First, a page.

Russian Neo-Nazis Strike Again Right-Wing Execution Video Under Investigation

The gruesome video shows one man decapitated and another shot in the head beneath a swastika flag. Many think it is authentic -- and on Wednesday, the Russian authorities made the first arrest.

A screenshot of the video showing the apparent execution of two men by a Russian neo-Nazi group.

A screenshot of the video showing the apparent execution of two men by a Russian neo-Nazi group.

Russian authorities on Wednesday have made the first arrest in the case of a shocking neo-Nazi video posted on the Internet apparently showing the execution of two men by right-wing radicals. The man, taken into custody in the southern Russian town of Maikop, is suspected of distributing the video, but authorities do not think he was involved in making it.

Authorities are still trying to determine if the video, which made its appearance on Sunday on the popular social networking site LiveJournal, is authentic -- although many observers believe that it is. Even if it's not, authorities say, those involved in making and posting it would still be guilty of inciting ethnic hatred and denigrating human dignity, the Russian paper Kommersant reported on Tuesday.

"I've never seen anything that blatant," Alexander Verkhovsky, head of the Sova center which keeps tabs on hate crimes in Russia, told the Moscow Times.

The clip depicts two young men, bound, gagged and kneeling beneath a swastika flag in a forest. A subtitle claims that they are "colonists from Tajikistan and Dagestan" while the two tell the camera in accented Russian that they were arrested by Russian national socialists. Two masked men give the Nazi salute in the background.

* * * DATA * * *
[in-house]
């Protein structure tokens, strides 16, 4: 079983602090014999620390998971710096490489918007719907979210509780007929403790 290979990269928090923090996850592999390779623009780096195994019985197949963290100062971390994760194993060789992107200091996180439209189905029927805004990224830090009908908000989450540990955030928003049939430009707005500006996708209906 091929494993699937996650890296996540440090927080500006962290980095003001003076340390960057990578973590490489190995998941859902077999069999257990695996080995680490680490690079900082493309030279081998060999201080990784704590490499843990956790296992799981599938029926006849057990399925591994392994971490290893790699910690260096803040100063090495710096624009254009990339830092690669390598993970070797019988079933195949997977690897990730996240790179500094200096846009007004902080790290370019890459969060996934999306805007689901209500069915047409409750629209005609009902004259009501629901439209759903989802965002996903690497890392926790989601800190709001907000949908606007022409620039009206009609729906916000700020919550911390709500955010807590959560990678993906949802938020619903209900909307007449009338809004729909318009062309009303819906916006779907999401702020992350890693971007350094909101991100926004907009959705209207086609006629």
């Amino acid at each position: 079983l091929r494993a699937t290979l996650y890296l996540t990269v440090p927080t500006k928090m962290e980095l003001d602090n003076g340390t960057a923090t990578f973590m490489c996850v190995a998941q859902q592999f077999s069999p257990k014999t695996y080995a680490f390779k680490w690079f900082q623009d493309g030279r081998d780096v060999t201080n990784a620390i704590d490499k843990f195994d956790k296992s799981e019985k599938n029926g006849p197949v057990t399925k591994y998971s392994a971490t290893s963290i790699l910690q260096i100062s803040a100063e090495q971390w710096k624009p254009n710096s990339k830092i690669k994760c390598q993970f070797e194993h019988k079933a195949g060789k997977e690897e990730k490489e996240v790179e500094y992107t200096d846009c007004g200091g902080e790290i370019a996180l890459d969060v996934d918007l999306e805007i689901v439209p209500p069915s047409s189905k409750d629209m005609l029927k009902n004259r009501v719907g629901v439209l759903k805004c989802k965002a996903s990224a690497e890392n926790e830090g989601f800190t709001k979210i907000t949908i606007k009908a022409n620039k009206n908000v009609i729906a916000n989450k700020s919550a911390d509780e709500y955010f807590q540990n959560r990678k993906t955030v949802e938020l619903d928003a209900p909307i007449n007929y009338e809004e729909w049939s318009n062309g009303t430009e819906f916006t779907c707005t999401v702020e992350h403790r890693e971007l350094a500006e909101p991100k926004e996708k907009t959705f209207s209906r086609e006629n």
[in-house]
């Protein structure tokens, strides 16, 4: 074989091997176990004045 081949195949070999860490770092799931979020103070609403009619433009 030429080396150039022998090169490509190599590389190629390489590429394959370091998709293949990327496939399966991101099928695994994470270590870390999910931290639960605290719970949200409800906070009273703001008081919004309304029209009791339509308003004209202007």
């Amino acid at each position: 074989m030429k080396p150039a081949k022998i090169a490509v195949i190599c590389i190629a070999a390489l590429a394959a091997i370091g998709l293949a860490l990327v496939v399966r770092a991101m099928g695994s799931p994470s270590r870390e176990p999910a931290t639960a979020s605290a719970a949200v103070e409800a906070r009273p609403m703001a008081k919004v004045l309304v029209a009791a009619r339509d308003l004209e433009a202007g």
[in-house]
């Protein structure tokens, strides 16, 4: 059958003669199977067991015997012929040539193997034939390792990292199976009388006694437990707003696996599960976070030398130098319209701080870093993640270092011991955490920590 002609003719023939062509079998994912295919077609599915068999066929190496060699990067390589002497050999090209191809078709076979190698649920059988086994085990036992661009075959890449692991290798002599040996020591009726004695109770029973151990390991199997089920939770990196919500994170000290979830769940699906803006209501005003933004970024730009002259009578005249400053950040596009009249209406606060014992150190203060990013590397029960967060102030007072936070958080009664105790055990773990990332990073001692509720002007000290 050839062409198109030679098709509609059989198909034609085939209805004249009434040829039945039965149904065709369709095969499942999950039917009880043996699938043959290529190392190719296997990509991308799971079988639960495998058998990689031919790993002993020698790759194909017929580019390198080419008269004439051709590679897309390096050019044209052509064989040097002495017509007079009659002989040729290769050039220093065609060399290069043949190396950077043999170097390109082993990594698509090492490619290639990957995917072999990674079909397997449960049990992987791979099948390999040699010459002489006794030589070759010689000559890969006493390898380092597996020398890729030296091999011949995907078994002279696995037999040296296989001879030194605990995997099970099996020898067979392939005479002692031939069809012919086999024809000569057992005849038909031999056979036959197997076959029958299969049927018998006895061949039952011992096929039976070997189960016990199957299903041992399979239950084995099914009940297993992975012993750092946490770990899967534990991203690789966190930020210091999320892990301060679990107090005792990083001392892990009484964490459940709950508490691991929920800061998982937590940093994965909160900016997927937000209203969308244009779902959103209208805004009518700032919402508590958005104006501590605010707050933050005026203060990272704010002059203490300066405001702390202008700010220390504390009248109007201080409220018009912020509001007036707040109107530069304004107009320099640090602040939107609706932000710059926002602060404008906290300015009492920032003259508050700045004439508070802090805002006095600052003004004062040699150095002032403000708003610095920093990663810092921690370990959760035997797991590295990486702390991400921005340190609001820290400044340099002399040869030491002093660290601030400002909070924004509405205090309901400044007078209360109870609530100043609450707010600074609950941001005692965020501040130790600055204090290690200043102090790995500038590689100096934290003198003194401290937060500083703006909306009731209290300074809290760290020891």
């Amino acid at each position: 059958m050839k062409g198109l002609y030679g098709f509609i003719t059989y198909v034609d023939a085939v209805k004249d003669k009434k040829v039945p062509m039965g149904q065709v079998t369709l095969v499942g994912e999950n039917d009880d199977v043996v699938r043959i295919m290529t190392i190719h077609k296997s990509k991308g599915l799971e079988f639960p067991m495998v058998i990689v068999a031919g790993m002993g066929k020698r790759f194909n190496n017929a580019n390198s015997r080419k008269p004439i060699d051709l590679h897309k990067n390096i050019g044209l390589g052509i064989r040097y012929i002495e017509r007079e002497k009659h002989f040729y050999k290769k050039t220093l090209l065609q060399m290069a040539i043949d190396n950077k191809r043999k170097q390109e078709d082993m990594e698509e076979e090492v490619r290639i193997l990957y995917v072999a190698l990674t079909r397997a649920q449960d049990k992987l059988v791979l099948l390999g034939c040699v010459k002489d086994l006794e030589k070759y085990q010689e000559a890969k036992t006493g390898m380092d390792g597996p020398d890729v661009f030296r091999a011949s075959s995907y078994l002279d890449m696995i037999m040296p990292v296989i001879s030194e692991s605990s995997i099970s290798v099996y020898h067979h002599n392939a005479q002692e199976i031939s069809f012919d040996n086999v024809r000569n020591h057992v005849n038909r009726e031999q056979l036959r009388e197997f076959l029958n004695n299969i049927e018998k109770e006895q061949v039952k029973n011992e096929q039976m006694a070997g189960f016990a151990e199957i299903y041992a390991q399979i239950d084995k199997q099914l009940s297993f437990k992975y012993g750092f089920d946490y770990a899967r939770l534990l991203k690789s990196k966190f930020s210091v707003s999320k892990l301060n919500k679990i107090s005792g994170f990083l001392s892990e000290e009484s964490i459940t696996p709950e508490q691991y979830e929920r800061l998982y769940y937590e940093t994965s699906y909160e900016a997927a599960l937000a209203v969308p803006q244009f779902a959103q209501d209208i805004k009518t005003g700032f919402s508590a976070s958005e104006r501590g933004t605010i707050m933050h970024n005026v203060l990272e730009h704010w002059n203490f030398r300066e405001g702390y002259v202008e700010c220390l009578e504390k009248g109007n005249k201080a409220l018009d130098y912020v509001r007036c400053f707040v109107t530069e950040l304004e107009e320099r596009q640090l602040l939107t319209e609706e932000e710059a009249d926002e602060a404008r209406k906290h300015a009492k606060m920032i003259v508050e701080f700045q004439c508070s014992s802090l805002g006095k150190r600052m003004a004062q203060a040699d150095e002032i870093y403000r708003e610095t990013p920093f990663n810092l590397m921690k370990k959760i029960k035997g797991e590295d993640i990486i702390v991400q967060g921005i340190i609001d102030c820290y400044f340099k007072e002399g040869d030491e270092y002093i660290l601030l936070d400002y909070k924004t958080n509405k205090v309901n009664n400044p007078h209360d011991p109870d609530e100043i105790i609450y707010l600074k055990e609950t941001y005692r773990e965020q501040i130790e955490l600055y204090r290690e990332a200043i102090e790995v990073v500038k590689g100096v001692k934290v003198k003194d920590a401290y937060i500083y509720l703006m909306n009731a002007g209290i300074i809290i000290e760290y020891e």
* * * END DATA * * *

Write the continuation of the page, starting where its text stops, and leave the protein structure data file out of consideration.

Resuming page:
Then, one of the prisoners is beheaded. The other one is shot in the head. When or where the video might have been made is unclear.

The video posting included a message by a group calling itself the National Socialist Party of Russia. The group demanded that all Asians be expelled from Russia and that the Caucasus be granted independence. In addition, the note called for the release of the leader of neo-Nazi group Format 18 (18 being right-wing shorthand for Adolf Hitler's initials), in prison since July.

Still, many extremists groups are distancing themselves from the macabre video, with many even suggesting in blog postings that it could have been made by those seeking to discredit right-wing movements in Russia. Investigators have provided little information as to how the investigation is progressing.

The country has seen a sharp rise in xenophobia recently with attacks against minorities, especially those from the Central Asian and Caucasian republics. Over 50 people have been killed by right-wing groups already this year.

If the video is authentic, it could mark the beginning of a new wave of similar hate crimes. The note attached to the video announced that "a military vanguard" had taken up arms in a fight against "black colonists and those who support them from the Russian government."

Also on Wednesday, officials looking into Monday's train bombing on the Moscow-St. Petersburg line have said that cables found at the site may indicate that ultranationalists could have been responsible. The remains of an explosive device resemble the one used in a June 2005 train bomb set off by two ultranationalists.



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